Originally published September 3 2015
Christianity now criminalized in America
by J. D. Heyes
(NaturalNews) The arrest of a local county clerk in Kentucky who has refused to issue marriage certificates to gay couples because she says it violates her religious principles signifies, for many, the criminalization of Christian beliefs.
Rowan County Clerk Kim Davis was jailed for contempt September 4 by order of U.S. District Court Judge David Bunning after ignoring his previous order for her to issue marriage licenses to gay and lesbian couples. This followed last summer's U.S. Supreme Court ruling upholding lower federal courts that had ruled state laws banning such unions were a violation of the Constitution's equal protection clause under the Fourteenth Amendment.
Insisting that her "conscience will not allow" her to issue said licenses, Davis told Bunning in court, "God's moral law conflicts with my job duties. You can't be separated from something that's in your heart and in your soul."
That left Bunning no choice but to jail her because she defied his order.
"Oaths mean things""Her good faith belief is simply not a viable defense," Bunning said, noting that allowing an individual's beliefs to supersede the court's authority would set a dangerous precedent, CBS-DC reported.
"I myself have genuinely held religious beliefs," the judge added, but "I took an oath."
"Mrs. Davis took an oath. Oaths mean things."
For her part, Davis and her attorney, Matt Staver, argued that her First Amendment religious freedoms were being violated not only by the Bunning order but more broadly by the U.S. Supreme Court, in which five justices – four liberals and Justice Anthony Kennedy, the court's notorious "swing" voter – overturned centuries of tradition and hundreds of years of precedent; after all, states have always decided the rules for what does and does not constitute "marriage".
It isn't so much that the lower federal court is now obliged to follow the Supreme Court's ruling – it is. Rather, it is a question of which constitutional right has more weight in today's America, and it is increasingly obvious that it isn't religious freedom – or state's rights under the Tenth Amendment.
Supporters of the high court ruling say "legalizing same-sex marriage" was the only correct decision to make, alleging that had the court gone the other way, it would have amounted to an institutionalization of bigotry and discrimination. However, there is another side to that argument – namely, that by ruling the way it did, the high court essentially institutionalized bigotry and discrimination against people of faith.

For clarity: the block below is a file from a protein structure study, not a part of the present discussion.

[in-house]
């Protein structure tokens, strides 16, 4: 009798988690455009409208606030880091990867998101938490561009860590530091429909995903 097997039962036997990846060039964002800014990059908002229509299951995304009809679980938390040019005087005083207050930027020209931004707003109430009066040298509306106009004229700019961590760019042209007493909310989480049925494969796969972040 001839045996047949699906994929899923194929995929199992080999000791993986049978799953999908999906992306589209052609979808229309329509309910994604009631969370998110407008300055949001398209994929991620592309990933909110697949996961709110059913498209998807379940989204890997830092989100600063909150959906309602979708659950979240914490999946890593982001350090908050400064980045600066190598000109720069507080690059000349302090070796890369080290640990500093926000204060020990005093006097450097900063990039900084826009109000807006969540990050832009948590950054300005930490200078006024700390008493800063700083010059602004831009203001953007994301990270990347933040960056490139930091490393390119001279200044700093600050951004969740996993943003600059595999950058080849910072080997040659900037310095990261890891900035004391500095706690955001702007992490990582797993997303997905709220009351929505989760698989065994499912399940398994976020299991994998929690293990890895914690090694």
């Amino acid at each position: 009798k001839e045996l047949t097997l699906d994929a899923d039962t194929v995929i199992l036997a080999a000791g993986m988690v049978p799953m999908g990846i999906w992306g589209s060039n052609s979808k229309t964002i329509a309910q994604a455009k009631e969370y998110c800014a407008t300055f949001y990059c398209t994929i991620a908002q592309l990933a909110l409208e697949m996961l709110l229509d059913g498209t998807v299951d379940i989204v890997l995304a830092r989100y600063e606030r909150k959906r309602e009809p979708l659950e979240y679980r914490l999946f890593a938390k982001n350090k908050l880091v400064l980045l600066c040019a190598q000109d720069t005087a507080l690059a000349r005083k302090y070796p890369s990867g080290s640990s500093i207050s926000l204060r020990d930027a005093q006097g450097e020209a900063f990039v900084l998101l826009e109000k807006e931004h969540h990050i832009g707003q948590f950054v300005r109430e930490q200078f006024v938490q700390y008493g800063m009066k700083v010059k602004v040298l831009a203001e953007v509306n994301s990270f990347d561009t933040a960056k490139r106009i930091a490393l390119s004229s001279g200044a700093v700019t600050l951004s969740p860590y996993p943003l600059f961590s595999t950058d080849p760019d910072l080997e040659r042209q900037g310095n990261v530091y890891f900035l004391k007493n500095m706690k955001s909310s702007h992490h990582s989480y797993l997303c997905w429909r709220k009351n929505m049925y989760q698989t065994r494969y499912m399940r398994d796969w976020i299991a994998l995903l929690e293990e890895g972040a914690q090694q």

Furthermore, the Supreme Court would have been on solid legal and constitutional ground had the justices merely refused to take the case at all, citing the precedence that states have traditionally made all rules governing marriage. Now, critics of the high court's decision wonder what is next. Legalizing polygamy? The marriage of humans to animals? Child marriage?
It's not so out of the realm. There is already an "organization" – the North American Man/Boy Love Association, or NAMBLA - that advocates "enjoyable, consensual" love between adult males and adolescent boys.
High court has gotten it wrong beforeFollowing the high court's gay marriage ruling, online magazine Politico featured a piece calling for the legalization of polygamy in which the writer argued "the Supreme Court decision clearly shows that marriage should be a broadly applicable right—one that forces the government to recognize...a private couple's 'love, fidelity, devotion, sacrifice and family.'"
Where does the proverbial "slippery slope" finally end? Critics of the Supreme Court's decision say that will happen when all vestiges of traditional marriage are wiped away by activists on the federal judiciary who have managed to carve a "right" out of the Constitution that was never there and was roundly rejected by voters in states around the country when the question was put before them on ballot issue after ballot issue. This included uber-liberal California, by the way.
Critics also point out that the Supreme Court has been wrong on a host of other issues in the past as well, such as upholding FDR's mass incarceration of Japanese-Americans during World War II, the Dred Scott decision and others.
"Kim Davis in federal custody removes all doubts about the criminalization of Christianity in this country. We must defend #ReligiousLiberty!" GOP presidential contender and former Arkansas Governor Mike Huckabee posted on Twitter following Davis' arrest.
There is no doubt he is right.
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